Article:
Countries:
Dominican Republic, Haiti
Topics:
Disaster, Humanitarian, International Relations
Languages:
Spanish
Special:
Conversations for a Better World
Conversations for a Better World

This post is part of a series developed by Global Voices for the UNFPA blog Conversations for a Better World · All posts



It was 5:53 p.m. on Tuesday, January 12 on the island of Hispaniola, when all of a sudden people felt dizzy and the earth shook violently. At the moment, an earthquake struck. In the Dominican Republic, it was nothing more than a great scare. However, in neighboring Haiti, where the epicenter was located, the situation was total disaster as the earthquake measuring 7.0 on the Richter scale struck. To make matters worse, the earthquake was barely 6 miles (10 km) undeground making the damage that much worse. Dominican blogger Alf Micstar of Duarte 101 [es] describes that moment with these words:

Remenión, jamaquión, temblor, sismo, juidero, panico, corre corre. Ayer martes 12 de Enero cinco minutos antes de las seis, la isla volvió a recordarnos que se mueve, que no es un pedazo de tierra estático, que sus placas no son como las de los carros y que el suelo no pide permisos para sus sacudidas instantáneas.

Shakes, a quake, tremors, earthquake, panic, call it what you wish. Yesterday, on Tuesday, January 12, at 5 minutes to 6 pm, the island once again reminded us that it moves, that it is not a piece of static earth, that its plates are not like those of cars and that the ground does not ask for permission for instantaneous shakes.

Haiti's capital, Port-au-Prince located 10 miles east of the earthquake's epicenter, was left devastated and incommunicado. Buildings had collapsed, and left countless thousands injured or dead, as there are no official numbers. Without electricity, water, or communication, several hours passed before the entire world could witness the damage caused by the earthquake. Many of these photographs and testimonies were distributed via social networks such as Twitter and Facebook. The scene was grim, and to make matters worse, the aftershocks did not let up.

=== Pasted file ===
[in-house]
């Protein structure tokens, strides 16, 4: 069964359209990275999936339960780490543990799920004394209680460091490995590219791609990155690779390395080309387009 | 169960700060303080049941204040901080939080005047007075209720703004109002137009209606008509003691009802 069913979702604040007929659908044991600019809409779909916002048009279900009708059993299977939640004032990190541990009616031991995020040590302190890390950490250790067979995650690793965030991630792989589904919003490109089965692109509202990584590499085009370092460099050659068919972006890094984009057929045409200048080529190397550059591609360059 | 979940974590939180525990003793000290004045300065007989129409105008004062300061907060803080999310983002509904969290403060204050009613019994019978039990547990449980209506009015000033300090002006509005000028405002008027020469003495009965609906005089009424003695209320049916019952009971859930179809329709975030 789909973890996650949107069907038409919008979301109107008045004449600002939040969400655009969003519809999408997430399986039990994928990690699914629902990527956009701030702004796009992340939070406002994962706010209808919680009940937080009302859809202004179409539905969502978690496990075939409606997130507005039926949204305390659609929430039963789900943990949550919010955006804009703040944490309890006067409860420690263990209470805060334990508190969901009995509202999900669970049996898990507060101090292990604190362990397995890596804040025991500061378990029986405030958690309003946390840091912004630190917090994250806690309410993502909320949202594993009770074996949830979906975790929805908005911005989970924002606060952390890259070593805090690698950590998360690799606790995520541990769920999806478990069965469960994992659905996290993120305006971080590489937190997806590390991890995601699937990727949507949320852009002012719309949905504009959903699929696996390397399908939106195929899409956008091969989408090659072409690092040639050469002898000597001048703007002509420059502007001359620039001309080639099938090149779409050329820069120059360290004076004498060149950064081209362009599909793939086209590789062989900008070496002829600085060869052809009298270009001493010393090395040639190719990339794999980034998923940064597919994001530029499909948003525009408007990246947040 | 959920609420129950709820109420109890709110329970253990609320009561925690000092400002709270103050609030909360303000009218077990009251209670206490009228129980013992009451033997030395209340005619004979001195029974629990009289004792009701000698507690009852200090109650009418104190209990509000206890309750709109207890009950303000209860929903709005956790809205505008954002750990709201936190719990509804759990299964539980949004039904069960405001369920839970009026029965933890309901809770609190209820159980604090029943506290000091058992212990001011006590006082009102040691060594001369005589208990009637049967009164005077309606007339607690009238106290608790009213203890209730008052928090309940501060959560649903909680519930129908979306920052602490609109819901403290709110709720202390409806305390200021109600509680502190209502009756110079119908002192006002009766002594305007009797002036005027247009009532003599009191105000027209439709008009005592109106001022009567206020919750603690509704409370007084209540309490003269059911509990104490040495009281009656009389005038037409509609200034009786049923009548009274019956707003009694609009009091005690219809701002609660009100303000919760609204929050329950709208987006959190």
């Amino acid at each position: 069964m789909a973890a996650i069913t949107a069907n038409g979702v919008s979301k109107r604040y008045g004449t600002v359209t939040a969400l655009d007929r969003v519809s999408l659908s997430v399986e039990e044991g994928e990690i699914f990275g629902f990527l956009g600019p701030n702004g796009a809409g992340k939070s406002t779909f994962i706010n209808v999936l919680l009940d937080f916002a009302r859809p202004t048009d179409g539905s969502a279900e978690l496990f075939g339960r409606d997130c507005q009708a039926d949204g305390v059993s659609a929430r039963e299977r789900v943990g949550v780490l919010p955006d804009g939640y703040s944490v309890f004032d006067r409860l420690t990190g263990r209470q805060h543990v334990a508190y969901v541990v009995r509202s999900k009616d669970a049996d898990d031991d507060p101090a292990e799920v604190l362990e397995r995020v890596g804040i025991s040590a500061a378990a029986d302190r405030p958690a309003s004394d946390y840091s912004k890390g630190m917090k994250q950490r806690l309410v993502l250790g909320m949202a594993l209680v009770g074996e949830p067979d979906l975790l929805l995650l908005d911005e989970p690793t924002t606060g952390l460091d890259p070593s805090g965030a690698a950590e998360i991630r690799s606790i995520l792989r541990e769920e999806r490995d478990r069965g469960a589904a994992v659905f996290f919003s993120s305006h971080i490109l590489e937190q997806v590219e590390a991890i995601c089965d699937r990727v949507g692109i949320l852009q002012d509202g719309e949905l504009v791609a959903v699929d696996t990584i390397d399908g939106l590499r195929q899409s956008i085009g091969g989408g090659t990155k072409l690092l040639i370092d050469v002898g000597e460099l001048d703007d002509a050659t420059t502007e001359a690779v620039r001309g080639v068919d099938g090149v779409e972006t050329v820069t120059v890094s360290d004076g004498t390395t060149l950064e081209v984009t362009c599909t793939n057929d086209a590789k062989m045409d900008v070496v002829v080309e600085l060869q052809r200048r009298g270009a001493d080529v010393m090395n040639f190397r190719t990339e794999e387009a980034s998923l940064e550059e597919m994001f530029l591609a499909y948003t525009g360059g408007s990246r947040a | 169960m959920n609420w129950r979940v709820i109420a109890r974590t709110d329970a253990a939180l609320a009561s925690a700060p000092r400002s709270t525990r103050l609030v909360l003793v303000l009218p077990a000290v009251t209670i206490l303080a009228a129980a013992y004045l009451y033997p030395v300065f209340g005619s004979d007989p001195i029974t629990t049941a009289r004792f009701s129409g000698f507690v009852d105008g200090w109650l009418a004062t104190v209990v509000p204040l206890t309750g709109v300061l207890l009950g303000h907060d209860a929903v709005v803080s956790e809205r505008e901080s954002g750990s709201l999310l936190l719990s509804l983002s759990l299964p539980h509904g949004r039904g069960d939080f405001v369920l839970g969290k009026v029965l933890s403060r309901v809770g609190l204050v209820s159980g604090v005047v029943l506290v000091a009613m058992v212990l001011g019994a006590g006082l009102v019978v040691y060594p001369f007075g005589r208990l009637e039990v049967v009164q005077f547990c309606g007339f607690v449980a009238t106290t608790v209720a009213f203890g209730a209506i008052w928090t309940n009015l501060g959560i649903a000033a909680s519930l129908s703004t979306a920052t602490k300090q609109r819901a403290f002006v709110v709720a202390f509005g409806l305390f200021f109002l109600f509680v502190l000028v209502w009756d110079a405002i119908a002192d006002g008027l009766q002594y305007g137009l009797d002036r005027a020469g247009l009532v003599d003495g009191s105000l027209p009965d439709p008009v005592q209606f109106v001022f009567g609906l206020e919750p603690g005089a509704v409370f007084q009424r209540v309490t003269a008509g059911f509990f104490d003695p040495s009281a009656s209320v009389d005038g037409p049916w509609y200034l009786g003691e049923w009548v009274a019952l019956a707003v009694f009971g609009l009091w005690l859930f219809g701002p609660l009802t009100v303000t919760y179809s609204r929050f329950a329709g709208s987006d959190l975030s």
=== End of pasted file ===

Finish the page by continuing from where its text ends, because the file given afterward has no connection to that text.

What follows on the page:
In the Dominican Republic, as a result of the earthquake, a tsunami alert was placed in effect, and the Emergency Operations Commission (COE) closed the commercial plazas in the capital Santo Domingo and took precautions along the coastal zones and on the Haitian border. In the early morning hours of the next day, Dominican President Leonel Fernández called an emergency meeting to put together a aid commission for Haiti, which included aid for health, water, electricity, infrastructure, and the assistance of the military.

Joan Guerrero, of Duarte 101 [es] summarized the actions:

Desde tempranas horas de hoy, las autoridades, empresariado y militares dominicanos unen sus fuerzas para movilizar ayuda humanitaria ante el temblor de Haití.

From the early morning hours today [Wednesday, January 13] the authorities, businesses, and the Dominican military joined forces to mobilize humanitarian help for the Haiti earthquake.
Plane carrying relief supplies to Haiti. Photo by Duarte 101 and used with permission.

Plane carrying relief supplies to Haiti. Photo by Duarte 101 and used with permission.

The Dominican team help send food and bottled water, and sent heavy machinery to help remove the rubble. The hospitals in the province of Barahona were made available, as well as the airport to receive aid that would be distributed to Haiti. Personnel from the COE attended to more than 2,000 injured and the Dominican Institute of Telecommunications (Indotel) helped to restore telephony services. The Dominican Red Cross and the International Red Cross have been coordinating health relief services. The Dominican Republic has also been a landing point for foreign correspondents who have come to cover the tragedy.

In addition to the efforts of the government, many Dominicans have joined the cause with collection centers, while others have offered private plnes and other materials destine for Haiti. Duarte 101 [es] writes a short summary of the help needed and collection points across the Dominican Republic.

José Rafael Sosa concludes [es]:

El pueblo dominicano se ha volcado para ayudar a Haití. Lo que ha ocurrido en Haití no tiene precedente. Es demasiado dolor. Demasiado sufrimiento. Aquí se paran las diferencias absurdas y se impone la solidaridad pura y simple. Abierta y decidida. Es este el justo momento para ayudar a un pueblo hermano. Démosle la mano y el alma a un pueblo que no merece tanto sufrimiento.

The Dominican people have bent over backwards to help Haiti. What happened in Haiti has no precedent. There is too much pain. Too much suffering. The absurd differences stop here and solidarity is imposed, pure and simple, openly and decidedly. This is the right moment to help our brother nation. Let's give our hand and our soul to a people that do not deserve so much suffering.
Translation by Eduardo Ávila

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